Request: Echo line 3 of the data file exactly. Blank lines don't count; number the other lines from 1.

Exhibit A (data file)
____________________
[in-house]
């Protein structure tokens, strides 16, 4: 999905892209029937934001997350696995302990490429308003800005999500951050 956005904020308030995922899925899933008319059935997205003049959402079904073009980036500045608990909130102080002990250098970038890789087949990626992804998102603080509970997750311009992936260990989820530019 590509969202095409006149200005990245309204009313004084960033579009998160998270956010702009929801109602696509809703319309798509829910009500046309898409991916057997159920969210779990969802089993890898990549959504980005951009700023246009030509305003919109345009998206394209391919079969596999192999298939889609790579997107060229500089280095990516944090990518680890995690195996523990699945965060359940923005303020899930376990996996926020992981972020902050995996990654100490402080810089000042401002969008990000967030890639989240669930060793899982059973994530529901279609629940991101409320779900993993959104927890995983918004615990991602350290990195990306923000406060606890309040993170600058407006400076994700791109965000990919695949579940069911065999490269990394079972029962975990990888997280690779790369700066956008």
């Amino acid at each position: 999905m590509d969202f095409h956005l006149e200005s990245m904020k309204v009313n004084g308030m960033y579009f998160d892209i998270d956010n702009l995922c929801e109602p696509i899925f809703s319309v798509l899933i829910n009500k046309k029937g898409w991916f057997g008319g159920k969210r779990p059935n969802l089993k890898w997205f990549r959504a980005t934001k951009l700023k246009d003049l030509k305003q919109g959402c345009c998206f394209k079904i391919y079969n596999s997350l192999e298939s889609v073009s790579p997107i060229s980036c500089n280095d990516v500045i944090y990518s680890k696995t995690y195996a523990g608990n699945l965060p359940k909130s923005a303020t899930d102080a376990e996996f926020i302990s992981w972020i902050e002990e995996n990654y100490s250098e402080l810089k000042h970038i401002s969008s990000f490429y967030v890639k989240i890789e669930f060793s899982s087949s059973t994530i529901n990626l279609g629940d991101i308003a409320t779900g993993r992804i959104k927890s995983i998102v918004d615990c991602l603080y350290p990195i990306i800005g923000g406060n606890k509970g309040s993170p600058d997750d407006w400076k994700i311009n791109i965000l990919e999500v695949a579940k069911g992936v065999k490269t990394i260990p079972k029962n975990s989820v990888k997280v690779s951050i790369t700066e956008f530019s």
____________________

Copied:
């Amino acid at each position: 999905m590509d969202f095409h956005l006149e200005s990245m904020k309204v009313n004084g308030m960033y579009f998160d892209i998270d956010n702009l995922c929801e109602p696509i899925f809703s319309v798509l899933i829910n009500k046309k029937g898409w991916f057997g008319g159920k969210r779990p059935n969802l089993k890898w997205f990549r959504a980005t934001k951009l700023k246009d003049l030509k305003q919109g959402c345009c998206f394209k079904i391919y079969n596999s997350l192999e298939s889609v073009s790579p997107i060229s980036c500089n280095d990516v500045i944090y990518s680890k696995t995690y195996a523990g608990n699945l965060p359940k909130s923005a303020t899930d102080a376990e996996f926020i302990s992981w972020i902050e002990e995996n990654y100490s250098e402080l810089k000042h970038i401002s969008s990000f490429y967030v890639k989240i890789e669930f060793s899982s087949s059973t994530i529901n990626l279609g629940d991101i308003a409320t779900g993993r992804i959104k927890s995983i998102v918004d615990c991602l603080y350290p990195i990306i800005g923000g406060n606890k509970g309040s993170p600058d997750d407006w400076k994700i311009n791109i965000l990919e999500v695949a579940k069911g992936v065999k490269t990394i260990p079972k029962n975990s989820v990888k997280v690779s951050i790369t700066e956008f530019s």